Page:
- Your patients can't tell you what's wrong with them or where they hurt. They also compensate for a long, long time before they crump. And when they do, it's usually a dramatic event. It takes all your observation skills to see the crash coming.
- You can't simply explain what you're going to do and expect your patients to just go along with it because it's for their own good.
- Many of the interventions you'll be required to perform will be met with shrieks and/or screaming so that all your coworkers come running to see what you're doing.
- There are no standard doses for meds. Well, there are, but they're all weight-based. No "give a gram of Ancef pre-op"... it's "give 30 mg/kg of Ancef pre-op" instead. A calculator is a required element.
- Kids react to drugs differently. For some you will see a profound effect at a minuscule dose and for others you need a tub-full to see any response - and there's really no way to know which will be which.
- Kids have parents. You are always under scrutiny and will hear that so-and-so does that better/differently/faster/more competently than you at least once a shift. You will have to explain your actions most of the time and not only to the child but to the parent too.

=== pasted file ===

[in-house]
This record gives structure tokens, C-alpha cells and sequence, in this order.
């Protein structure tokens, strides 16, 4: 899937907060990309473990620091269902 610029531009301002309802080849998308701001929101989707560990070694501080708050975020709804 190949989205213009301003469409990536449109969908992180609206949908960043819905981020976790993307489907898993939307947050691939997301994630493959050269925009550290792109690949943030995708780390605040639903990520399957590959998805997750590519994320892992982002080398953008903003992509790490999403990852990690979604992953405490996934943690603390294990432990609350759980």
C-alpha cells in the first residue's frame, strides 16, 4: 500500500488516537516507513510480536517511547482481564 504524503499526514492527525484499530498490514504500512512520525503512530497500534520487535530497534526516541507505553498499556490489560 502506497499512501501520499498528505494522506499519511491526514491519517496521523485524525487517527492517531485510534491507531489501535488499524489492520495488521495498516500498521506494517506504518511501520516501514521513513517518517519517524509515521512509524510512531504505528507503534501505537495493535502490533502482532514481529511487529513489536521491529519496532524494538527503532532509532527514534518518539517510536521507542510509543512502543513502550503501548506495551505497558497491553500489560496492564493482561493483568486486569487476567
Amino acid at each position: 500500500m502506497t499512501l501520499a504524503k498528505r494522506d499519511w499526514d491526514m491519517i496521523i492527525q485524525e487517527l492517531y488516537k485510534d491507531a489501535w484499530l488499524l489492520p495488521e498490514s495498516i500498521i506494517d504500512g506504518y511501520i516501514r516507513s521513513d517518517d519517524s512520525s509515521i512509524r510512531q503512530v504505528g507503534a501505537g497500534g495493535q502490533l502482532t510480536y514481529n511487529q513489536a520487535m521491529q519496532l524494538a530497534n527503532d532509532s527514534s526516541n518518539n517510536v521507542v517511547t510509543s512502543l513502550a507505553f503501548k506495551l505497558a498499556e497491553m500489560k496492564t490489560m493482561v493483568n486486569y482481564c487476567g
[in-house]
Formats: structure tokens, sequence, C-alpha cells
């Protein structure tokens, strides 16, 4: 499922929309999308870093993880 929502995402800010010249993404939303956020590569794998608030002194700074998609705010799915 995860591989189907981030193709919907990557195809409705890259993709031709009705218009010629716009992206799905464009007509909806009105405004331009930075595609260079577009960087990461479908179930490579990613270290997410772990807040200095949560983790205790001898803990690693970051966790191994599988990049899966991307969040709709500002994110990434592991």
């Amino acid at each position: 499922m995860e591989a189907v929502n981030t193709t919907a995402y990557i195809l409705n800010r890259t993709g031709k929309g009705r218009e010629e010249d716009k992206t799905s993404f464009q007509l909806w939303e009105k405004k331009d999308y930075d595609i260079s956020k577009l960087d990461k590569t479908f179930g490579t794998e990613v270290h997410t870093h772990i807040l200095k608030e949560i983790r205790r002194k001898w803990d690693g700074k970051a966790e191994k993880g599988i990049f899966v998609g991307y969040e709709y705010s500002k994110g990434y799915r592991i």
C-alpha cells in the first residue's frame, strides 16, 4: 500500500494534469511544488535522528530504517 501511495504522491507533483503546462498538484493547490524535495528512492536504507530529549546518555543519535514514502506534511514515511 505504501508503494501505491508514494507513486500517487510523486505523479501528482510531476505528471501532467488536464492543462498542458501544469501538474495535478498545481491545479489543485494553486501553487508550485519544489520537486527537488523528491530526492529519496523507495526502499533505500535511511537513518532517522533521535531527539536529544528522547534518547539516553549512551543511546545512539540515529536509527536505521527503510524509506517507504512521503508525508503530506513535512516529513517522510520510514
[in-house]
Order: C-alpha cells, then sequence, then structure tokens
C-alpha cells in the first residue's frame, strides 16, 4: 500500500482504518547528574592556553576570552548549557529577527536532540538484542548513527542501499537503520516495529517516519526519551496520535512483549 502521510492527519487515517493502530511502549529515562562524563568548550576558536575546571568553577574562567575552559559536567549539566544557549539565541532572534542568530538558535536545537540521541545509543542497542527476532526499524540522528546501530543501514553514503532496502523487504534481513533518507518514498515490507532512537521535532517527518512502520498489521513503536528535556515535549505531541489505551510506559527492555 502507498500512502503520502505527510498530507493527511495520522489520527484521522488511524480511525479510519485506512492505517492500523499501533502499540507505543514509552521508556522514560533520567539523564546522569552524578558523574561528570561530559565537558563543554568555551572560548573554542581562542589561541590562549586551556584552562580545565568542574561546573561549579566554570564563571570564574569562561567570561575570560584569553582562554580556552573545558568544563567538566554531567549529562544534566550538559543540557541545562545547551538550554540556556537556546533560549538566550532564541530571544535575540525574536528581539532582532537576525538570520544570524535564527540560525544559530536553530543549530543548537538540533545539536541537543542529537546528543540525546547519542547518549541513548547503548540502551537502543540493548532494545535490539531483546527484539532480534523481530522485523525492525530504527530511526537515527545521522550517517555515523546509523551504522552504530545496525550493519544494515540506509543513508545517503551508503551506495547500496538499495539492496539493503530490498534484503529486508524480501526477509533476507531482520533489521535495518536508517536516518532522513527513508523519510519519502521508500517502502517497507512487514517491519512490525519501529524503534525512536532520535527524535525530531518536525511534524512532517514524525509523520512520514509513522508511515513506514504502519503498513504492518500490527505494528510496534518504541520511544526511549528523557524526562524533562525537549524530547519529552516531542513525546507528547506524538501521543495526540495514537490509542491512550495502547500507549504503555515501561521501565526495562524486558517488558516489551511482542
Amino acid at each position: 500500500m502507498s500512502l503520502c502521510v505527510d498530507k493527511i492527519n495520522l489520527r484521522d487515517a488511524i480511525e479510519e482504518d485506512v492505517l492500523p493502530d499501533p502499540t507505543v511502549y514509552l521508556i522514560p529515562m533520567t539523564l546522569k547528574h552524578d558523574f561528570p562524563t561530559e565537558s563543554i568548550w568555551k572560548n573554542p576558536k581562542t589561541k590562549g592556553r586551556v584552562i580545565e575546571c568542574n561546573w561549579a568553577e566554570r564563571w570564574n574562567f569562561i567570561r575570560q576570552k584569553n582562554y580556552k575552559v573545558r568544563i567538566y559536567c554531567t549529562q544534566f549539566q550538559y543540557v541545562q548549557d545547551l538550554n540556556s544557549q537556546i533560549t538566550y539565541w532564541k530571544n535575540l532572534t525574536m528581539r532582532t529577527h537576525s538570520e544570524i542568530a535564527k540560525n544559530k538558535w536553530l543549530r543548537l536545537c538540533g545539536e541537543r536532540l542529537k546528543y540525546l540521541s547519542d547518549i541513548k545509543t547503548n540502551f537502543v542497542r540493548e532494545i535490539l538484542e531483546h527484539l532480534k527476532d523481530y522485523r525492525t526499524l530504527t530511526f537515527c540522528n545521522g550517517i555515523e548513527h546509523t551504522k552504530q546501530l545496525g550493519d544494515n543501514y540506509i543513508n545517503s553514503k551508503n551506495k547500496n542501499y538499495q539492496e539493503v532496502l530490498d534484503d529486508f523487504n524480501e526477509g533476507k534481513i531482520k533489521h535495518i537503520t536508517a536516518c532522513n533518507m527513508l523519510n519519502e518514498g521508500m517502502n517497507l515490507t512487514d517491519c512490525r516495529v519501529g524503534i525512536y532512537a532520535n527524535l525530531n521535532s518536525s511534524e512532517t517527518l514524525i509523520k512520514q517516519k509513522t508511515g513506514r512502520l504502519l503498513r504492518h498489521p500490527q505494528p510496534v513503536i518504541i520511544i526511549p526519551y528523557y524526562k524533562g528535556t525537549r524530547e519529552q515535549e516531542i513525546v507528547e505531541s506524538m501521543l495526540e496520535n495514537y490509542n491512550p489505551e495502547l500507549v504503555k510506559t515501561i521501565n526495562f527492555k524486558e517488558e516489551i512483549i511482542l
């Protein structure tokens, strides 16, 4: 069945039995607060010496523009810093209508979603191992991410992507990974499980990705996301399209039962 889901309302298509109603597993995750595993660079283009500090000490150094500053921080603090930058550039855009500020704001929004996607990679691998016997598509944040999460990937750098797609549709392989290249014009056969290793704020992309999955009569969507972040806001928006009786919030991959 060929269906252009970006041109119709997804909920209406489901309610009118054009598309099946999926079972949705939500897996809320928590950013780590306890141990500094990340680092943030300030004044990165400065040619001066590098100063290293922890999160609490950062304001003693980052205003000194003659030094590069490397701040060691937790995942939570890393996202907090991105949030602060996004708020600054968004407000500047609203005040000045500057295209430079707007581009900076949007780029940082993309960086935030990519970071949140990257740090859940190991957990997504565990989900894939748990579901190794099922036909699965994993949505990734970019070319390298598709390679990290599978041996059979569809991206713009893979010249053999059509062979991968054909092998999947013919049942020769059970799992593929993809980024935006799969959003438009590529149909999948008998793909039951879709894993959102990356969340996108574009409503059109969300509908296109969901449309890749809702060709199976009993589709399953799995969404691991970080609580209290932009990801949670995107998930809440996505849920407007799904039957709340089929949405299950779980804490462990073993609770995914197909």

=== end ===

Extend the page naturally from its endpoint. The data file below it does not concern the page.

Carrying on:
- Kids wrap themselves around your heart and get into your head. When they're really sick you suffer and when they die, you grieve.
- Kids are very resilient. They accept treatments that adults would refuse, they tolerate aggressive therapies that would have adults crying in their beer over, or just plain cursing and they get better just as fast as they get sick. (Usually.)
- Kids aren't afflicted with those nasty life-style related illnesses that make adults so difficult to deal with. Kids are mostly blameless when they need admission to hospital. Smaller patients = smaller diapers! (And no body hair to confound your efforts.) Exception: high school jocks and teenaged rebels who are still pediatric patients.
- They make you into a very good negotiator and an excellent teacher. They force a creativity onto us when they resist our efforts to do our jobs. A good peds nurse will know that offering to take Mommy's BP first will overcome some of the child's innate resistance. And they keep us honest. Never lie to a child, because they'll remember and they'll never cooperate with you again.
- Kids have parents. They are your very best resource, because they know that child better than anyone and will be able to provide tips on gaining cooperation, offer you assistance when you're trying to get something done that obviously needs 3 hands, and when they trust you, you know you're doing a good job... never mind any formal workplace evaluation!
- Kids wrap themselves around your heart and get into your head. When they laugh at something we say, it makes us feel great. When they want a hug before we leave the room, WOW! When they come back to visit months after discharge and have grown so much you have to look at Mom to be sure it's the same kid, it's like no other feeling. When they get really sick, you suffer and when they die, you grieve. They keep us human.